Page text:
On Sunday, Aug. 5, a lone gunman entered a Sikh temple in Oak Creek Wisconsin, close to the city of Milwaukee
The gunman opened fire on unarmed worshipers during a service, killing six in the process.
While this tragic and despicable crime did not occur in Canada, there is a strong connection among Sikh’s in Canada and the United States, and the grief of the Sikh family stretches across borders.
Tragic and heartbreaking moments like this are when we must come together and reaffirm our commitment to being a welcoming nation to individuals and families from all across the world.
Many of us either came from different countries, or had family members born outside Canada. Each of us brings something unique to the makeup of our country, and each of is proud to call ourselves Canadian. My own father came here from Trinidad as a young man. He chose Canada above all other nations in which to live and pursue his dreams. He is a proud Canadian.
Prime Minister Stephen Harper forthrightly expressed this truth about our nation in the 2011 Canadian Federal Leaders Debate:
“What Canadians need to understand about multiculturalism is that people who make the hard decision to [ . . . ] come here, they first and foremost want to belong to this country [ . . . ] They also at the same time will change our country.”
“And we show through multiculturalism our willingness to accommodate their differences, so they are more comfortable.”
“That’s why we’re so successful integrating people as a country. I think we’re probably the most successful country in the world in that regard.”
It is with this in mind that we know our country is made stronger by the contributions and values of the Sikh community. At this time of grief for many Sikh’s, all of us must stand together and affirm that our nation is a welcoming and safe place.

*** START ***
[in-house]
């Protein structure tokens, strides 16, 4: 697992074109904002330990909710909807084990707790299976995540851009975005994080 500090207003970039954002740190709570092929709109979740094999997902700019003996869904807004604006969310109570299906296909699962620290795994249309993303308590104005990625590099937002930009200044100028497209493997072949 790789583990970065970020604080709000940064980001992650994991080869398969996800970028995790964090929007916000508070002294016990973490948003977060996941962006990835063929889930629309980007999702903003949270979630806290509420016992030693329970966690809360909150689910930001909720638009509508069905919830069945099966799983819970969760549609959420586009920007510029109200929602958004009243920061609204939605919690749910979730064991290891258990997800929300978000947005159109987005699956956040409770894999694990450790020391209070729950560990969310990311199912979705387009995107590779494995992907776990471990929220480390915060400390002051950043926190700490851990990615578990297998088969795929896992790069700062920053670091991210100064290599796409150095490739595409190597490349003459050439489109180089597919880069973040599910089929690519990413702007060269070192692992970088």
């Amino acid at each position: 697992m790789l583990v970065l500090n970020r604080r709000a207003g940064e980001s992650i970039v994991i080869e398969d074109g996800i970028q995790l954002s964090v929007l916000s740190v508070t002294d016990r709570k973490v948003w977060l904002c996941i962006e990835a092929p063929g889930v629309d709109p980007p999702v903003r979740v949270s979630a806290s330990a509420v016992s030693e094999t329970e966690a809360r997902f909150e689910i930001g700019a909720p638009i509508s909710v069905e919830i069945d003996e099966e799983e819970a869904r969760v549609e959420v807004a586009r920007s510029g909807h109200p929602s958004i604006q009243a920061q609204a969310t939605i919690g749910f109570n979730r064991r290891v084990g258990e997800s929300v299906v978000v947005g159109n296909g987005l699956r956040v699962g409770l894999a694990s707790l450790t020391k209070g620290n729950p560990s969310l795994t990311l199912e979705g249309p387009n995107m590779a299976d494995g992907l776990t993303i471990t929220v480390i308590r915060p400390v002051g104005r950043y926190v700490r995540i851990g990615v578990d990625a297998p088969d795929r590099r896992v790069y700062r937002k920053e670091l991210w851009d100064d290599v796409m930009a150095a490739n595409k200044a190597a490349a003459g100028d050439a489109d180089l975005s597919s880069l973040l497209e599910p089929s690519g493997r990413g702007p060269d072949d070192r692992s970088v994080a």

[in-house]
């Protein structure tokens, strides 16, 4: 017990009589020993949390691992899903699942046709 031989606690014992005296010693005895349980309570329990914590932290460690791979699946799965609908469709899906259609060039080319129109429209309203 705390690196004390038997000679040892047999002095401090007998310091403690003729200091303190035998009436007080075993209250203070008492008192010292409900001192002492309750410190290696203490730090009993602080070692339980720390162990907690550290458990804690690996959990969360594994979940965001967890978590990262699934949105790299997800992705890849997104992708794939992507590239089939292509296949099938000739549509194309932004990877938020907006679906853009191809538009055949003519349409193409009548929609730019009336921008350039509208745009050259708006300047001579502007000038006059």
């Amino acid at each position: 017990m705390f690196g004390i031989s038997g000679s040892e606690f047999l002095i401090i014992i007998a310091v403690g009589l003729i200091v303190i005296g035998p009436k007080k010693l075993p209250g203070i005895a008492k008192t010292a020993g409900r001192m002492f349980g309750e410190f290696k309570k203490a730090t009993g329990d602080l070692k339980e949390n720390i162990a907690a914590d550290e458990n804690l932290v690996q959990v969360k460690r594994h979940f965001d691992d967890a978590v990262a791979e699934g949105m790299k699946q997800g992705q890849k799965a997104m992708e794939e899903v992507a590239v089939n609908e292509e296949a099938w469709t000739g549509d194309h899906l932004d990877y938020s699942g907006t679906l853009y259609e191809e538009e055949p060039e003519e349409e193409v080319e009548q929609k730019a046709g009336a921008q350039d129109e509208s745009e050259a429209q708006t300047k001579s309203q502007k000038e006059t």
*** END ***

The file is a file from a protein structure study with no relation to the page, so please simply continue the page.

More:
Canadian Sikh’s have a respect for family and an entrepreneurial spirit that embody the deepest values of our country. Their peaceful faith enriches our country.
This moment is a reminder that we must stand up for religious freedom, the right of individuals and families to worship openly and safely.
This tragedy also reminds us that there are still those who are motivated by prejudice and hate. And while we cannot guarantee that hateful people will never commit terrible acts, we can ensure that we always strive to live up to the principles that have made our country the greatest nation on Earth.
One of the best way’s to do that is to go out there and meet with Canadians from many cultural communities.
I say this because I have had the opportunity to attend a service at a Sikh Temple and it was a wonderful experience. The Temple was an incredibly welcoming environment, full of beautiful colours, wonderful food, and kind-hearted people. I encourage everyone who reads this to take the time to attend a Sikh temple service, and see for yourself the positive impact the Sikh community makes in our city, our province, and our country.
Spencer Fernando is the Comment Editor for the Manitoban.